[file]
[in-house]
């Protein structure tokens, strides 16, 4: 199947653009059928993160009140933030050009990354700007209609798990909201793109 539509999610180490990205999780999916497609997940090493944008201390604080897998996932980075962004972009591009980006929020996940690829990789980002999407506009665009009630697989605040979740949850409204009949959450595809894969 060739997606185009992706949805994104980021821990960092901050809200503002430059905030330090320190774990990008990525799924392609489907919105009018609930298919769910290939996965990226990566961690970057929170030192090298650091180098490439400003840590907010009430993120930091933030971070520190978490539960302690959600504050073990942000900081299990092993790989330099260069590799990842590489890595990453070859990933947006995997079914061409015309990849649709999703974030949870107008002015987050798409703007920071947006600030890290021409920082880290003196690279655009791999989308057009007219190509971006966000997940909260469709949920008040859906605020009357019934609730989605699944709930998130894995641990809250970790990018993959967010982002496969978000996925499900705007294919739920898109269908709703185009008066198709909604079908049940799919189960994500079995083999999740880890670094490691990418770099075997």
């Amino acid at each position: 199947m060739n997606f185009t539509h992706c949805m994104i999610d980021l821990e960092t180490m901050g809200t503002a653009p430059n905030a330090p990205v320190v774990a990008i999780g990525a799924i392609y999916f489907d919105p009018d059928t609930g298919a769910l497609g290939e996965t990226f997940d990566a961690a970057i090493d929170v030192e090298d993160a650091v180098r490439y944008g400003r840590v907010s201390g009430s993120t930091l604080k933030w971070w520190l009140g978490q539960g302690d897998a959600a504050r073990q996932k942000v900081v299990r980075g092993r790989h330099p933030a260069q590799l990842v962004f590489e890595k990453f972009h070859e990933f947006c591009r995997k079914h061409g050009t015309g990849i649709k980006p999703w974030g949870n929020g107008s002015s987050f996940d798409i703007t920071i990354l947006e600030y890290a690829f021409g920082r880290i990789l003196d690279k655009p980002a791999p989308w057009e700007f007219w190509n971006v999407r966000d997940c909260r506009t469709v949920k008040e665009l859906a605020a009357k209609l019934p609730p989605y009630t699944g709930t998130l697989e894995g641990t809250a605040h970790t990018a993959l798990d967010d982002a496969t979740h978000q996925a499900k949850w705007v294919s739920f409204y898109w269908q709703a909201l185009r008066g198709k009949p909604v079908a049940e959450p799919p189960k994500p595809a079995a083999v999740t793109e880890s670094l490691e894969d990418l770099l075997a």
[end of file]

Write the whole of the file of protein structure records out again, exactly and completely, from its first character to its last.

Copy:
[in-house]
């Protein structure tokens, strides 16, 4: 199947653009059928993160009140933030050009990354700007209609798990909201793109 539509999610180490990205999780999916497609997940090493944008201390604080897998996932980075962004972009591009980006929020996940690829990789980002999407506009665009009630697989605040979740949850409204009949959450595809894969 060739997606185009992706949805994104980021821990960092901050809200503002430059905030330090320190774990990008990525799924392609489907919105009018609930298919769910290939996965990226990566961690970057929170030192090298650091180098490439400003840590907010009430993120930091933030971070520190978490539960302690959600504050073990942000900081299990092993790989330099260069590799990842590489890595990453070859990933947006995997079914061409015309990849649709999703974030949870107008002015987050798409703007920071947006600030890290021409920082880290003196690279655009791999989308057009007219190509971006966000997940909260469709949920008040859906605020009357019934609730989605699944709930998130894995641990809250970790990018993959967010982002496969978000996925499900705007294919739920898109269908709703185009008066198709909604079908049940799919189960994500079995083999999740880890670094490691990418770099075997």
């Amino acid at each position: 199947m060739n997606f185009t539509h992706c949805m994104i999610d980021l821990e960092t180490m901050g809200t503002a653009p430059n905030a330090p990205v320190v774990a990008i999780g990525a799924i392609y999916f489907d919105p009018d059928t609930g298919a769910l497609g290939e996965t990226f997940d990566a961690a970057i090493d929170v030192e090298d993160a650091v180098r490439y944008g400003r840590v907010s201390g009430s993120t930091l604080k933030w971070w520190l009140g978490q539960g302690d897998a959600a504050r073990q996932k942000v900081v299990r980075g092993r790989h330099p933030a260069q590799l990842v962004f590489e890595k990453f972009h070859e990933f947006c591009r995997k079914h061409g050009t015309g990849i649709k980006p999703w974030g949870n929020g107008s002015s987050f996940d798409i703007t920071i990354l947006e600030y890290a690829f021409g920082r880290i990789l003196d690279k655009p980002a791999p989308w057009e700007f007219w190509n971006v999407r966000d997940c909260r506009t469709v949920k008040e665009l859906a605020a009357k209609l019934p609730p989605y009630t699944g709930t998130l697989e894995g641990t809250a605040h970790t990018a993959l798990d967010d982002a496969t979740h978000q996925a499900k949850w705007v294919s739920f409204y898109w269908q709703a909201l185009r008066g198709k009949p909604v079908a049940e959450p799919p189960k994500p595809a079995a083999v999740t793109e880890s670094l490691e894969d990418l770099l075997a």